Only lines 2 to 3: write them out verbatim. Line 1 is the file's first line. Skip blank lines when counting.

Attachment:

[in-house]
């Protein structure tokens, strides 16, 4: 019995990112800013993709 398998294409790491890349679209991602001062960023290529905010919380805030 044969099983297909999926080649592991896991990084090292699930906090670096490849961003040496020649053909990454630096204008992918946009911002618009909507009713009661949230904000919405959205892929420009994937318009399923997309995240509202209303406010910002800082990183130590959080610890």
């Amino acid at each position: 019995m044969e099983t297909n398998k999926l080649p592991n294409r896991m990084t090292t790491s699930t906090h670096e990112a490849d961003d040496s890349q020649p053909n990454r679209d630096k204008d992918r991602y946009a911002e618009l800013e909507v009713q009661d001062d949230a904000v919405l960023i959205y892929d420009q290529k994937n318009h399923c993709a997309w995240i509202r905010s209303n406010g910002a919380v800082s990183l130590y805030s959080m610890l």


């Protein structure tokens, strides 16, 4: 019995990112800013993709 398998294409790491890349679209991602001062960023290529905010919380805030 044969099983297909999926080649592991896991990084090292699930906090670096490849961003040496020649053909990454630096204008992918946009911002618009909507009713009661949230904000919405959205892929420009994937318009399923997309995240509202209303406010910002800082990183130590959080610890």
């Amino acid at each position: 019995m044969e099983t297909n398998k999926l080649p592991n294409r896991m990084t090292t790491s699930t906090h670096e990112a490849d961003d040496s890349q020649p053909n990454r679209d630096k204008d992918r991602y946009a911002e618009l800013e909507v009713q009661d001062d949230a904000v919405l960023i959205y892929d420009q290529k994937n318009h399923c993709a997309w995240i509202r905010s209303n406010g910002a919380v800082s990183l130590y805030s959080m610890l």